The CISO’s guide to complying with DORA

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I recently attended the Gartner Security & Risk Management Summit in London, where security professionals gathered to share ideas on increasing our collective cyber resilience and, time permitting, stock up on as many free T-shirts as possible. But as I prepared for this summit, I was thinking about the idea of voluntary cybersecurity compliance versus a more aggressive, regulatory approach. And nowhere is this tension more apparent than in the upcoming Digital Operational Resilience Act (DORA). This pivotal piece of legislation in the European Union (EU) is ushering in a new era of cybersecurity. It will mandate that financial institutions and select ICT third-party providers adopt robust cybersecurity measures.

Steve Cobb

Steve Cobb is SecurityScorecard’s CISO.

The goal of DORA

The goal of DORA is to: counter the speed and scale of cyber threats; improve the resilience of critical IT infrastructure; and create a unified regulatory framework. DORA comprises five key pillars that will shape how financial services organizations manage Information and Communication technology (ICT) and cyber risks, they are: ICT risk management; incident reporting; digital operational resilience testing; third-party risk management; and sharing of information and intelligence. Any financial institution or third-party vendor that does business in the EU will need to comply.

But many organizations—and their security teams—will face challenges in getting prepared and meeting compliance. Failure to meet these requirements will result in a fine up to 10 million euros or 5% of annual turnover. Whether it’s adding security talent to identify, manage, and remediate risks; testing incident response plans to meet the reporting requirements; or gaining visibility into the ecosystems of their third and fourth parties, now is the time to act.

Though DORA won’t fully take effect until January 17, 2025, it signifies a cross-functional strategy with cooperation from more than just IT. Legal, compliance, risk management, and other teams must unite alongside the CISO to meet their goal. This collaboration ensures swift and efficient DORA compliance. Over the next 16 months, organizations must prepare for the DORA journey. Policies and protocols already in place need refinement. And the goal is clear: streamline cybersecurity and amplify cyber resilience. With that in mind, security practitioners would benefit from taking the following steps.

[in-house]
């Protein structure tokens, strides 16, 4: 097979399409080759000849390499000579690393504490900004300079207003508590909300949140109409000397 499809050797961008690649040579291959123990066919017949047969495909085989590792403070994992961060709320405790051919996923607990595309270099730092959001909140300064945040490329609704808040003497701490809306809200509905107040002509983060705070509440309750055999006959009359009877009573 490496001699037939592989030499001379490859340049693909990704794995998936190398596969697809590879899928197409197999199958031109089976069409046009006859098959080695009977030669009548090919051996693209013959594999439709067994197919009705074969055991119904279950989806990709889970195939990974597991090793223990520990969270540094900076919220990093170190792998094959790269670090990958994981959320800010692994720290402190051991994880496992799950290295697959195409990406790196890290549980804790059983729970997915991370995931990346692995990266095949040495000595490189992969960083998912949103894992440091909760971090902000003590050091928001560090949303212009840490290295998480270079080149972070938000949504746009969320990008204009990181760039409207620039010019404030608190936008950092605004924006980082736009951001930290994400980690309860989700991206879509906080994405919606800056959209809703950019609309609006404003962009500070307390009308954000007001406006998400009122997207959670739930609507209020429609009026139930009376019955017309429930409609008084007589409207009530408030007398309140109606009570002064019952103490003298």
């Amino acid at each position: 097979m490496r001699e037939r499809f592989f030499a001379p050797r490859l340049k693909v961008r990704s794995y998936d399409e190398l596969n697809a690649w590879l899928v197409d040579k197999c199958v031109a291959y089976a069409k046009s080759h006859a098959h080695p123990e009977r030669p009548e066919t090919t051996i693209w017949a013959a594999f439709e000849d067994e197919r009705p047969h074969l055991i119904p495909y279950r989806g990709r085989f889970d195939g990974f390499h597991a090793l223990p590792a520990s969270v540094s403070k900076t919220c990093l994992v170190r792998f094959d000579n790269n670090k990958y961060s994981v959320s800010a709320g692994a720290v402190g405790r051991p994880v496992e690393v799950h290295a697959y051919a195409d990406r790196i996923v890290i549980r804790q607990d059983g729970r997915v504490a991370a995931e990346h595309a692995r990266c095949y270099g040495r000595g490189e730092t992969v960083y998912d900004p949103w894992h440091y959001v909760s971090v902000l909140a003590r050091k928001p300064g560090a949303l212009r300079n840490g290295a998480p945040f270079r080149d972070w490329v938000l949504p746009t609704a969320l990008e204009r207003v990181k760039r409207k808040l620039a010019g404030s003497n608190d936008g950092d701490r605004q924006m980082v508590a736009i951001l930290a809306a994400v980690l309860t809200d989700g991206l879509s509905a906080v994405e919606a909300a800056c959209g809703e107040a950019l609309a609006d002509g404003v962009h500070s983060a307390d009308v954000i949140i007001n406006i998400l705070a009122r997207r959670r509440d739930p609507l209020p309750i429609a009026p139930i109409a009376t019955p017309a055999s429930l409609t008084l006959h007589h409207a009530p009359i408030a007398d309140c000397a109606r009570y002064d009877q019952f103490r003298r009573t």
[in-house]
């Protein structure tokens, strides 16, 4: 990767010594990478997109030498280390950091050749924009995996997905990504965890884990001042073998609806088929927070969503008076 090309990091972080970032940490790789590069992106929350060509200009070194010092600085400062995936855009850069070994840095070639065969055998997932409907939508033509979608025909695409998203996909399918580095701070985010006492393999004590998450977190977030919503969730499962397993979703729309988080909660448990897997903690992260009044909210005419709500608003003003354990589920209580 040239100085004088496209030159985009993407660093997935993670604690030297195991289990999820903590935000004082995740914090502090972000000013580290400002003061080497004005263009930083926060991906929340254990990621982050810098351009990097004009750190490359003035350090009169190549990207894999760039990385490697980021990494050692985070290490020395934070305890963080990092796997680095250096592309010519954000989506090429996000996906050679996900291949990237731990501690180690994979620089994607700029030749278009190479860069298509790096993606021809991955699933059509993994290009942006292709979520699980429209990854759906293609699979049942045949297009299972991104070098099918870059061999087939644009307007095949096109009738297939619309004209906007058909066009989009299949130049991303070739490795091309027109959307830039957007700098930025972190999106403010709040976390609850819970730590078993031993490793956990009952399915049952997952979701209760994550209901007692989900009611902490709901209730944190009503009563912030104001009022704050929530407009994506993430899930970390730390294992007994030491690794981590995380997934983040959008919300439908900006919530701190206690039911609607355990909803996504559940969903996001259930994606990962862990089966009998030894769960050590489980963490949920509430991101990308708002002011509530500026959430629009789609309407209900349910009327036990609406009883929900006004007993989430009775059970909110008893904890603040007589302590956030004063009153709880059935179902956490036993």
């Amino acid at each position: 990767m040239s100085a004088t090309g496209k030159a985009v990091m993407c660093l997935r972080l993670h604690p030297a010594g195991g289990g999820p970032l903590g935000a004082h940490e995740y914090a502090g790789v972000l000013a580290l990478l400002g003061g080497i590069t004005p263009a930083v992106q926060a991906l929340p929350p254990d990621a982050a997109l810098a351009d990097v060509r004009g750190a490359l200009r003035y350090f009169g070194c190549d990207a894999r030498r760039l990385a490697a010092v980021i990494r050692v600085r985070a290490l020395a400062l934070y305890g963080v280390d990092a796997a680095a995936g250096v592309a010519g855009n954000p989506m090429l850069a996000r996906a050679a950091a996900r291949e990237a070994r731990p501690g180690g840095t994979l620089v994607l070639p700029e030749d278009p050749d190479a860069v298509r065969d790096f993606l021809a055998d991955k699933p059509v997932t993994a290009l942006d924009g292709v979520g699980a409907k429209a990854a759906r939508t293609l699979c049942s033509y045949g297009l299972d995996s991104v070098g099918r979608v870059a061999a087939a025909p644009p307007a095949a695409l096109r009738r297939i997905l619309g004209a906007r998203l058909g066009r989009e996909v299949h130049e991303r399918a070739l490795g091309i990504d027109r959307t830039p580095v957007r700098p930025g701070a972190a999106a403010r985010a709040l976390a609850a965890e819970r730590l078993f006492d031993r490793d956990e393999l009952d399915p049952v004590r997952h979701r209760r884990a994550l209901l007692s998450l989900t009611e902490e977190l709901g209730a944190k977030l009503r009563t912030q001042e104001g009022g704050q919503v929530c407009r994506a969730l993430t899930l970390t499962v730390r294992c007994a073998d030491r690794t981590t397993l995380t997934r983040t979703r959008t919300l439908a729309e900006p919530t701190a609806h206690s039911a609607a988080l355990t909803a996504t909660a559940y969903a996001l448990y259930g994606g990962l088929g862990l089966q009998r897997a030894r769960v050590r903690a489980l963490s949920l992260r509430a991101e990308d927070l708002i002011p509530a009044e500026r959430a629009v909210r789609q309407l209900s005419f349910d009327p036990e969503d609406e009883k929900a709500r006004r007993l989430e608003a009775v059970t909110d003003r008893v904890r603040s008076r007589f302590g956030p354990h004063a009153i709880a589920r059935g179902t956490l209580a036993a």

Steps to take

Organizations must develop and implement a comprehensive ICT risk management framework as part of their overall risk management system. Having a platform in place that can help develop, implement, and monitor this framework will address regulatory requirements, while cybersecurity ratings will provide a quantitative, data-driven assessment of your organization's cybersecurity posture.

Under DORA, financial institutions are required to report ICT-related incidents to regulators in a timely manner. The following details should be reported: the number of users affected; the amount of data lost; the geographical spread; the economic impact; and more. This plan should also include a detailed description of how employees will respond in the event of a cyberattack, and how operations will be restored if such a breach occurs.

Continuous monitoring of your cybersecurity posture will keep your organization informed of potential risks so that it can quickly address any issues that arise. This includes regularly monitoring and evaluating the security posture of your third-party vendors to identify any changes or vulnerabilities that may impact your organization’s overall risk profile.

DORA will mandate that third-party risk be managed as an integral component of overall ICT risk, to ensure that providers will support your firm in the event of a cybersecurity incident and adhere to tighter security standards. As a result, organizations should regularly assess and monitor these relationships in order to gain instant visibility and keep an eye on red flags and the providers who are critical to the supply chain.

DORA requires relevant entities to regularly test their cyber resilience, which can include conducting vulnerability assessments, penetration tests, red teaming, tabletop exercises, and more. Staying proactive will help to identify and mitigate potential risks while ensuring business continuity in the event of a cyber incident. It’s also worth noting that in addition to DORA, organizations will still need to comply with other pertinent regulations, such as the General Data Protection Regulation (GDPR), which applies to EU countries and several non-EU countries.

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Steve Cobb is SecurityScorecard’s CISO with 25 years of consulting surrounding IT infrastructure, cybersecurity, incident response, and cyber threat intelligence. Previously he was a Senior Security Engineer with Verizon and a Senior Escalation Engineer with Microsoft.